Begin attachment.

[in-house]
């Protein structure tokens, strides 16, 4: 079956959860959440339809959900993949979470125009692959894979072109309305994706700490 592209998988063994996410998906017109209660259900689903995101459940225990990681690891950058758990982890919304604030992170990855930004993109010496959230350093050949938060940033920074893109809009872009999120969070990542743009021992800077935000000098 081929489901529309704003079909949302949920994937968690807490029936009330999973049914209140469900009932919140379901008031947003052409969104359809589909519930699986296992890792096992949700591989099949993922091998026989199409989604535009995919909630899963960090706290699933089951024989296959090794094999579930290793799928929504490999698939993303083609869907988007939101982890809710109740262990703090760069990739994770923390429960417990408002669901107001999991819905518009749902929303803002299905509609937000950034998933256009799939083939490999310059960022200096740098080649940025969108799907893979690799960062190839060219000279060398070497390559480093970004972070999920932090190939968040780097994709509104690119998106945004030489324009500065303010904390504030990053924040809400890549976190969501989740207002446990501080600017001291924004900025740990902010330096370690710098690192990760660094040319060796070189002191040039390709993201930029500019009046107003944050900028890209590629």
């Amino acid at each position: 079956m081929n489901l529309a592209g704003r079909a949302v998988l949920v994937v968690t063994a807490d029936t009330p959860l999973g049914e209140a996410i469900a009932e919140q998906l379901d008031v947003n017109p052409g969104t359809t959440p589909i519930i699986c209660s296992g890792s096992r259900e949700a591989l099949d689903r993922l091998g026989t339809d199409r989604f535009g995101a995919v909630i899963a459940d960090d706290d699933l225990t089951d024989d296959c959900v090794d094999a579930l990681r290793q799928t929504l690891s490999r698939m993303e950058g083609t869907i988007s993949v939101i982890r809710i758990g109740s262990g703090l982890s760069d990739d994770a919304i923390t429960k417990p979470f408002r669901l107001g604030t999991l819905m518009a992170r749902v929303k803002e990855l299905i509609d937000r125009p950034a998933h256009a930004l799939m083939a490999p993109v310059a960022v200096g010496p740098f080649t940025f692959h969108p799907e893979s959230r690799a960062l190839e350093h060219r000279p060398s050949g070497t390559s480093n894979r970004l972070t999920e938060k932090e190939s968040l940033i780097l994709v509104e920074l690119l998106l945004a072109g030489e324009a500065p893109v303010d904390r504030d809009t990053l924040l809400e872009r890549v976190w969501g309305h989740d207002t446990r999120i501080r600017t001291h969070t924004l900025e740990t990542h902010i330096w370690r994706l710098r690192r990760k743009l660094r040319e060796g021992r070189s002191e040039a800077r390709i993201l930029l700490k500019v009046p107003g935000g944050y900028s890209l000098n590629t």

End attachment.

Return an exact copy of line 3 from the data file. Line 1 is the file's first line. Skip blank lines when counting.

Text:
């Amino acid at each position: 079956m081929n489901l529309a592209g704003r079909a949302v998988l949920v994937v968690t063994a807490d029936t009330p959860l999973g049914e209140a996410i469900a009932e919140q998906l379901d008031v947003n017109p052409g969104t359809t959440p589909i519930i699986c209660s296992g890792s096992r259900e949700a591989l099949d689903r993922l091998g026989t339809d199409r989604f535009g995101a995919v909630i899963a459940d960090d706290d699933l225990t089951d024989d296959c959900v090794d094999a579930l990681r290793q799928t929504l690891s490999r698939m993303e950058g083609t869907i988007s993949v939101i982890r809710i758990g109740s262990g703090l982890s760069d990739d994770a919304i923390t429960k417990p979470f408002r669901l107001g604030t999991l819905m518009a992170r749902v929303k803002e990855l299905i509609d937000r125009p950034a998933h256009a930004l799939m083939a490999p993109v310059a960022v200096g010496p740098f080649t940025f692959h969108p799907e893979s959230r690799a960062l190839e350093h060219r000279p060398s050949g070497t390559s480093n894979r970004l972070t999920e938060k932090e190939s968040l940033i780097l994709v509104e920074l690119l998106l945004a072109g030489e324009a500065p893109v303010d904390r504030d809009t990053l924040l809400e872009r890549v976190w969501g309305h989740d207002t446990r999120i501080r600017t001291h969070t924004l900025e740990t990542h902010i330096w370690r994706l710098r690192r990760k743009l660094r040319e060796g021992r070189s002191e040039a800077r390709i993201l930029l700490k500019v009046p107003g935000g944050y900028s890209l000098n590629t």